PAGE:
It is time to imagine a different sort of Church. It is time to discover new ways of looking at our religious reality to advance our common good, well this seems to be the opinion of Pope Francis anyway.
However, it can be difficult for us to imagine anything different from what has always been. As Tony Judt asks in Ill Fares the Land, “Why is it beyond us to conceive of a different set of arrangements to our common advantage?”
This Sunday the Church is celebrating the resurrection of Our Lord, but we can have the same trouble imagining what resurrection is as we have in dreaming up a new set of arrangements to our common advantage.
Recently we read the story of Jesus raising Lazarus from the dead. It sounds attractive, especially in a society that spends so much money on prolonging life even for just a short time.
But is it so attractive? The story of Lazarus is not about resurrection. Jesus’ resurrection saw him burst into a new and entirely different type of life and existence, but Lazarus was only resuscitated, returning to the same old grind that he left with the prospect of facing the death agony all over again.
While that does not sound all that attractive, it is what we keep doing in politics, with newspapers full of endless tweaking of worn and often flawed theories on what we at least know does not work well.
We do it in economic planning and social policies as well. The fact that most people that go to prison go back again does not prompt many questions, the fact that the children of those who live in poverty mostly end up in poverty often produces not much more than a shrug.
If we had a hospital system with anything like the same failure rate there would be a terrible racket kicked up in the city.
But we also know that we have a Church that is failing in many areas. Ireland, which was once the never-ending supply of clerical labour to the English-speaking Church, and other countries as well, is facing the prospect of whole dioceses without a priest.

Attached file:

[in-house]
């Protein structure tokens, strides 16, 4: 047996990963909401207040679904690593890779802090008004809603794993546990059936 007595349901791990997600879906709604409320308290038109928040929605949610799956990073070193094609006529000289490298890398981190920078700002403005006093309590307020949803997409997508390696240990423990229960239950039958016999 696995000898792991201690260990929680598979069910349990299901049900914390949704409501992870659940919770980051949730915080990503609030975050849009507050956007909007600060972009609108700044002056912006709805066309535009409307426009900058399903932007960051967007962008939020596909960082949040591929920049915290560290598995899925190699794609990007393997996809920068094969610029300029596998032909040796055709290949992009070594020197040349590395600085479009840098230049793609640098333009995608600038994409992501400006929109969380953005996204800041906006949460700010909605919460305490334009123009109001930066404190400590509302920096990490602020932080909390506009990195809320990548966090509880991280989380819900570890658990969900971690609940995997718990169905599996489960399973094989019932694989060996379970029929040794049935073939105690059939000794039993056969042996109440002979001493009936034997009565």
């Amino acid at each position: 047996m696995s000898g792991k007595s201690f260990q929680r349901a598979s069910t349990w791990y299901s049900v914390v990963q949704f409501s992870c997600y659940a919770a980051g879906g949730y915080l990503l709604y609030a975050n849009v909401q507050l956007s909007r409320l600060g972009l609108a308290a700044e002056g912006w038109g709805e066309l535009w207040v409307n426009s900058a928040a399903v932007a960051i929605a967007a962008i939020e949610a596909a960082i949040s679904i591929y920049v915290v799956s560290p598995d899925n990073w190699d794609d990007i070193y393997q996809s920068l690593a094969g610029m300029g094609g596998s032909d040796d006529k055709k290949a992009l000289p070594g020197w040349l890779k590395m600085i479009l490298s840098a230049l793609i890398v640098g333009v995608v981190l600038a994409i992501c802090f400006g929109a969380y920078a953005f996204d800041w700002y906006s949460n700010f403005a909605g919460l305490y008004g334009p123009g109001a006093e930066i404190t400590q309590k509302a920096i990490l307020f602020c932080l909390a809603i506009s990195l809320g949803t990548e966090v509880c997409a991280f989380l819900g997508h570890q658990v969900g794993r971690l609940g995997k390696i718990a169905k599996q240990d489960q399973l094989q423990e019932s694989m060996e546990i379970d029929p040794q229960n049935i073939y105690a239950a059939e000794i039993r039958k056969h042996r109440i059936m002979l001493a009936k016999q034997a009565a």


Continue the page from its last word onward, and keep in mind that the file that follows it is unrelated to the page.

We also now know that the Church has failed miserably in addressing the scandal of sexual abuse.
In addition, it increasing struggles to find an ear in the midst of the secularism of today, as if it is lost for a word that can resonate in the hearts of the majority of people.
Yet we are blessed with a pope who does have a vision that goes beyond resuscitation and, while maybe not quite resurrection, certainly more than tweaking the flawed and ineffective.
Yet the lack of imagination on the part of many tends to hold him back as he continues to prod beyond the tried and found wanting for new visions of common advancement.
Pope Francis is not what we are accustomed to. Gone is the academic discourse and in is the narrative, as he strives to bring discernment to the fore in the life of the Church, and out of narrative discernment evolves.
It is a challenge to the imagination of the Church to move out of its long-held confines and look to the Easter Christ that we celebrate. The message of Easter, “Resurrect or perish!” JiM